Existential Choice in the Time of Trump: Conscience and Human Judgment

One might think that a reasonable knowledge of the history of human barbarity would leave little room for further disillusionment.

A similar knowledge of human experience also tells us that such a statement as that holds no place either at the dinner tables of young families, the town halls of electoral politics, or the congregational gatherings of organized worship. These are the places where hope must reign.

It is such hope that has sustained the human race through all the disillusionment, in the renewable belief that life can be better — and, in fact, in almost incalculable ways for most people most of the time, over the course of time, it became so. Ancient barbarities are, then, accordingly discounted by that very word — ancient, from which the species has advanced. The more recent lapses — the African slave trade (of what is, historically, still the modern world), the Holocaust — are further reconciled with hope by labeling them as exactly that, as lapses, however horrific they were, in Martin Luther King, Jr.’s bending arc of the moral universe and justice.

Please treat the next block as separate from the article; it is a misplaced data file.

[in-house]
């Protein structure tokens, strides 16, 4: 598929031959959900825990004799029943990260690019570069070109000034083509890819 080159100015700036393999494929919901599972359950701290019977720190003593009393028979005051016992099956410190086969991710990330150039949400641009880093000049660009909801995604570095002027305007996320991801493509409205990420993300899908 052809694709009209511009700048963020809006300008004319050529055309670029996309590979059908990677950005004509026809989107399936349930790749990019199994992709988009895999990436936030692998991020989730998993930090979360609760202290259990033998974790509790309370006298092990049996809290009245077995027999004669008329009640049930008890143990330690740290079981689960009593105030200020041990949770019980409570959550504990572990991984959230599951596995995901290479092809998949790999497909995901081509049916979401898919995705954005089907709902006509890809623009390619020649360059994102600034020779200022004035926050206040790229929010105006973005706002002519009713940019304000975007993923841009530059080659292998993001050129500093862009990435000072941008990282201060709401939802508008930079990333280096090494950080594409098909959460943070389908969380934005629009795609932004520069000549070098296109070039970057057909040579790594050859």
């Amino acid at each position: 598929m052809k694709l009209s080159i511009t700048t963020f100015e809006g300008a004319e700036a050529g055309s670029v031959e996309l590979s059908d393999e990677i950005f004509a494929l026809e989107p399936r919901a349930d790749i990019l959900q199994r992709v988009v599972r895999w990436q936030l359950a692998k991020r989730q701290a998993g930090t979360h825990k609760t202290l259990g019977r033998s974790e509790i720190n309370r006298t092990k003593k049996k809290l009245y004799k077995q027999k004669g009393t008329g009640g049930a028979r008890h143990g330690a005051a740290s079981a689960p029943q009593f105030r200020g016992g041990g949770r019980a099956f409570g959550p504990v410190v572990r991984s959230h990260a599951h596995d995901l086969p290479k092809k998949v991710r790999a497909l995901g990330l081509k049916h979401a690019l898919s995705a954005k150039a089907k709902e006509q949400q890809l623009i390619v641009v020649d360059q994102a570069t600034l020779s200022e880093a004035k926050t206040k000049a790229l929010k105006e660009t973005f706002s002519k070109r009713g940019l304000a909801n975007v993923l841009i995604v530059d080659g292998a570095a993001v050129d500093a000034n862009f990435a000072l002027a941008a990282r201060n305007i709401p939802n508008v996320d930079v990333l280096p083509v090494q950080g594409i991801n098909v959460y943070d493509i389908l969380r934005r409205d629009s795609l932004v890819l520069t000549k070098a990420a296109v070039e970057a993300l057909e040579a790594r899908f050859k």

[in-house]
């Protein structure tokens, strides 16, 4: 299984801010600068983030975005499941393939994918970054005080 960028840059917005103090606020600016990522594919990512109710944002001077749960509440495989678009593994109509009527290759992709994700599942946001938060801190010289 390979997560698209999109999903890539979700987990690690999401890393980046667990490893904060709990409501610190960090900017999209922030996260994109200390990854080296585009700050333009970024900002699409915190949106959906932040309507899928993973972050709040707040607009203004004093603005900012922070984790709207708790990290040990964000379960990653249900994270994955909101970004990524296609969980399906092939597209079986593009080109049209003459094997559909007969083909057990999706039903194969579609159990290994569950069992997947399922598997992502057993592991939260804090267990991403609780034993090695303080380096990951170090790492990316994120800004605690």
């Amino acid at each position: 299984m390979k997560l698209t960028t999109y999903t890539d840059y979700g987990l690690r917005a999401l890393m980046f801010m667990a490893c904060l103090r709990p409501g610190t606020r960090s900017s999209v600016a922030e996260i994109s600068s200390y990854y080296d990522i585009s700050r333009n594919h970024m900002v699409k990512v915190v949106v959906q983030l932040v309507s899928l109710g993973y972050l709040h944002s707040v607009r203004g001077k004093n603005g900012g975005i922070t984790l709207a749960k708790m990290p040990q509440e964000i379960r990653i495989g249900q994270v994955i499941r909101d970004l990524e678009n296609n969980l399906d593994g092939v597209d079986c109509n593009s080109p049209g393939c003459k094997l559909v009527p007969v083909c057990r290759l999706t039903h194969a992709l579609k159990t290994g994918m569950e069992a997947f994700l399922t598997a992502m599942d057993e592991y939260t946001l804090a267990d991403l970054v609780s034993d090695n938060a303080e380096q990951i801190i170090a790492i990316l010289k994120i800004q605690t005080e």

Originally published September 21, 2020. Read more at my Medium page.

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